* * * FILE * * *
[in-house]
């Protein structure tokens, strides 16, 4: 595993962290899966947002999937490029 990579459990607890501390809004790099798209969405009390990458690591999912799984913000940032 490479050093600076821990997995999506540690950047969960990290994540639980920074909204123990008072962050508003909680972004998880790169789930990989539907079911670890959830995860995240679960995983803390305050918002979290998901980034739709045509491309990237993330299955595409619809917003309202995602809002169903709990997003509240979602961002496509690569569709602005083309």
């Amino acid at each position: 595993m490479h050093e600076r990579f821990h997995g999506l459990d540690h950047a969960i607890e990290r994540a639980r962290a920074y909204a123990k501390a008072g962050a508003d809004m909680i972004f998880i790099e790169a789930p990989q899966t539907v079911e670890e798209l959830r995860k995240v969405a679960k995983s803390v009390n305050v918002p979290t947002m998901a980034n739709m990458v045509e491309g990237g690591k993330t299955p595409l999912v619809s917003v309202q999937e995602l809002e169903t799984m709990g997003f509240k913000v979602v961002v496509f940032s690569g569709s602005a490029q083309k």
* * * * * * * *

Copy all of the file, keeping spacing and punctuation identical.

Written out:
[in-house]
């Protein structure tokens, strides 16, 4: 595993962290899966947002999937490029 990579459990607890501390809004790099798209969405009390990458690591999912799984913000940032 490479050093600076821990997995999506540690950047969960990290994540639980920074909204123990008072962050508003909680972004998880790169789930990989539907079911670890959830995860995240679960995983803390305050918002979290998901980034739709045509491309990237993330299955595409619809917003309202995602809002169903709990997003509240979602961002496509690569569709602005083309």
């Amino acid at each position: 595993m490479h050093e600076r990579f821990h997995g999506l459990d540690h950047a969960i607890e990290r994540a639980r962290a920074y909204a123990k501390a008072g962050a508003d809004m909680i972004f998880i790099e790169a789930p990989q899966t539907v079911e670890e798209l959830r995860k995240v969405a679960k995983s803390v009390n305050v918002p979290t947002m998901a980034n739709m990458v045509e491309g990237g690591k993330t299955p595409l999912v619809s917003v309202q999937e995602l809002e169903t799984m709990g997003f509240k913000v979602v961002v496509f940032s690569g569709s602005a490029q083309k």